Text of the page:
8000 bce-600 ce review Changes and Continuities




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8000 BCE-600 CE Review

Changes and Continuities Devon Parker

  • Intellectual/cultural:

-Around 10,000 years ago during the Neolithic age, humans began to cultivate plants and domesticate animals in various parts of the world. Climate change is one of the main reasons for the switch from food gathering to food production

-This time period in China led to the development of Confucianism, Daoism, and Legalism

-Around 500 B.C. Celtic-speaking people from Central Europe began to spread across much of continental Europe

-Well before 1000 B.C. newly domesticated plants, new technologies, and trade led to greater social stratification and the beginnings of urbanization in Mesoamerica and the Andean region of South America

-New ideas challenged traditional notions, leading to individualism, science, and history

-Climate and resources led to Southeast Asia’s ability to support large human populations



  • Religion:

-Throughout this time period, polytheism was quite prevalent and temples were built for these various deities

-It was believed their gods were the forces behind violent acts of nature

-This period saw the development of new religions such as Jainism, Buddhism and Christianity


  • Political:

-A Monarchy was the main form of government during this time period. The kings that ruled had absolute power and were quite often seen as divine

-In China, rulers developed religious ideologies (oracle bone, divination, Mandate of Heaven) to justify their monarchic systems of government

-This period saw the development of vast land empires such as the Roman and Han that would ultimately become too instable to sustain


  • Social:

-Society throughout this time was generally divided into these three main parts: free landowners and professionals in the cities, dependent peasants and artisans on rural estates, and slaves in domestic service

-Women throughout this time period had little rights



  • Technology/science:

-Cuneiform writing was developed which came to have a wide range of languages

-A range of technology (metallurgy, ceramics, transportation, and engineering) and sciences (mathematics and astronomy) were developed during this era

-The rivalry and conflict of Chinese states in the later Zhou era led to the rise of bureaucracies, administrative experts, and more deadly forms of warfare

-Metallurgy originated in the Andean region and later spread to Mesoamerica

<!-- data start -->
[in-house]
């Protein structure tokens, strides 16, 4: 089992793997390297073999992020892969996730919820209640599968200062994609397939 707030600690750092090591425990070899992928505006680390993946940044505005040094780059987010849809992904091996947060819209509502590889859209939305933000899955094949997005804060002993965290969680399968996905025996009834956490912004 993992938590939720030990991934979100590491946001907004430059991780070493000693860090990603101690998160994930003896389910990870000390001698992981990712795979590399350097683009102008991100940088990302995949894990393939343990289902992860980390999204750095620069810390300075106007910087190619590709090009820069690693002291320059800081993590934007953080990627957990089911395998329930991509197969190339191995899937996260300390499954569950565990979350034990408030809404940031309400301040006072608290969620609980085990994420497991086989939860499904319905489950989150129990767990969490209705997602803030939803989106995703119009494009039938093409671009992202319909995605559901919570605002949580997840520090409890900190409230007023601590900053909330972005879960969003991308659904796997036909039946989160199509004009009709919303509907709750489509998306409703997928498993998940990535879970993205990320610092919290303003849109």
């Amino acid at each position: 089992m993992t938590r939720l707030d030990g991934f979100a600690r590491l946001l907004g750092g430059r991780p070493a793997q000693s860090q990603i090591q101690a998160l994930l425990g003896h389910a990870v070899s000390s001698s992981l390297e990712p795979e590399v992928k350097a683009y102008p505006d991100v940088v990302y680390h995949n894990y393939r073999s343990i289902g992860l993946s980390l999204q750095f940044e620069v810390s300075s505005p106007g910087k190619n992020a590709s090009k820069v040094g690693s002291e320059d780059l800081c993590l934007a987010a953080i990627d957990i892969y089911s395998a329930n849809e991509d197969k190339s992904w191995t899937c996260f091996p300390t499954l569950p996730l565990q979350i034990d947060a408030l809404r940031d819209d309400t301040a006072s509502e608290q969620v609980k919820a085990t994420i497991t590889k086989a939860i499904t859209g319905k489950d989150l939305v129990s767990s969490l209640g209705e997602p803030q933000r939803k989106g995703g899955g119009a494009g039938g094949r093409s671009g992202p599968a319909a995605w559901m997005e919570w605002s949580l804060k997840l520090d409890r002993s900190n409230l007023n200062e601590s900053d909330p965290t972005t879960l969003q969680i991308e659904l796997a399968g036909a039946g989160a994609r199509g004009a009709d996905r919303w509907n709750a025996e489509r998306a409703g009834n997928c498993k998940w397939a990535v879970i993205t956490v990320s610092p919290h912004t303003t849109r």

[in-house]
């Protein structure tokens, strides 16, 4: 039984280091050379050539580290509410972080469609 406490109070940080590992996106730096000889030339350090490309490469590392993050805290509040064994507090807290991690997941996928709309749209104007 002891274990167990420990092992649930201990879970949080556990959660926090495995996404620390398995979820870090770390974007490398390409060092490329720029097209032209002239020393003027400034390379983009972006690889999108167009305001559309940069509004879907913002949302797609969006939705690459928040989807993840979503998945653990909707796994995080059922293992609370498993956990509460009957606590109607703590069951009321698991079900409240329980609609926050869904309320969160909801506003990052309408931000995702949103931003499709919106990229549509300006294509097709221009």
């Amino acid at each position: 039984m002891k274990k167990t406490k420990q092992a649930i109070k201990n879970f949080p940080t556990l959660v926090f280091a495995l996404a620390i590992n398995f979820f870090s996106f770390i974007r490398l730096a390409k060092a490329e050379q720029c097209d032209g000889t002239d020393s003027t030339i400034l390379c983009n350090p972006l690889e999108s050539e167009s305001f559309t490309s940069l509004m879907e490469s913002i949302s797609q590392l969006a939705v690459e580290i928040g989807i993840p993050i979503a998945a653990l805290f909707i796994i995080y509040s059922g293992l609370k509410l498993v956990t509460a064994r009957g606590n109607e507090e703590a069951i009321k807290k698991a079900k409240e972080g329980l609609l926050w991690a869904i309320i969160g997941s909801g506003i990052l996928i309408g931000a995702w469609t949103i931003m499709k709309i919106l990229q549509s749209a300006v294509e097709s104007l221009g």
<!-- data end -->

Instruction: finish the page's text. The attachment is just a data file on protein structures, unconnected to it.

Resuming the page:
• Economic:

-City-states, centered on cities that coalesced out of villages and controlled rural territory, were initially independent but later were united under various empires that helped to form trade routes

-Long-distance trade networks throughout this time period were based on metal and expedited by the advent of horses and camels



Compare and Contrast Vince Torres
8000 BCE-600 CE

  1. The cultures of Egypt and Mesopotamia

    1. Compare- Both Mesopotamia and Ancient Egypt had a system of writing in order to communicate throughout the empire.

    2. Contrast- Egyptian society was mainly concentrated around the Nile River however Mesopotamia was located from the Indian Ocean coast to Central Asia.

  2. Christianity and Buddhism

    1. Compare- Both religions had spread via missionaries. Christianity spread to Europe via missionaries and Buddhism had spread to East Asia via Buddha’s followers.

    2. Contrast- Christianity is monotheistic with only one god, and different saints, however Buddhism had many gods and many interpretations of Buddha.

  3. Mesoamerican and Early Chinese society-

    1. Compare- Both societies were ruled by a king seen as appointed by god. In Mesoamerica the ruler of each civilization was appointed by god. In China the mandate of heaven said that the king was appointed by god to serve the people.

    2. Contrast- The economies of both societies were fairly different. In Mesoamerica the economy was mainly composed of agriculture and short distance trade. In China however trade consisted of the production of consumer good and agriculture to be traded for long distances along the Silk Road.

  4. The ideals and spread of Confucianism and Hinduism-

    1. Compare- Both religions were not mainly reserved for the upper classes. Confucianism served as a central part of Chinese society fueling various Chinese ideals. In the Indian subcontinent Hinduism spread to all the people of India (but it was different at all social levels. Varna system).

    2. Contrast- The ideals of both religions were very different. Confucianism was closely associated with formal social structure based on the idea of respect and education. Hinduism however was more focused on the individual and ideas such as reincarnation and jati.

  5. Caste System and Slavery in Mesopotamia-

    1. Compare- Both systems were composed of enslaving lower class groups who were economically, socially, and politically disadvantaged. The Caste System gave many of the intense labor jobs to the untouchables, and Mesopotamian slavery gave labor intensive duties to prisoners of war.

    2. Contrast- Both systems were different in that the Caste System targeted people of the same society that were at the lowest point in the social hierarchy, but Mesopotamian slavery targeted people of rival groups and prisoners of war.

  6. Roman Civilization and the Byzantine Empire-

    1. Compare- Both civilizations were economically developed with an established economy and trading system. Rome concentrated most of it trade to kingdoms and regions bordering the Mediterranean Sea. The Byzantine Empire had very critical points along the Silk Road diversifying trade.

    2. Contrast- The culture of both civilizations had differing aspects. Roman culture was very similar in terms of religious views, traditions and customs. The Byzantine Empire was composed of a mix of cultures that originated in Europe and the Middle East and later intermixed with those of the Byzantine Empire.

  7. Trade along the Mediterranean and Silk Road

    1. Compare- Both trade routes were composed of extensive trade networks between very different parts of the Mediterranean world allowing for the diffusion of culture, trading goods, and ideas.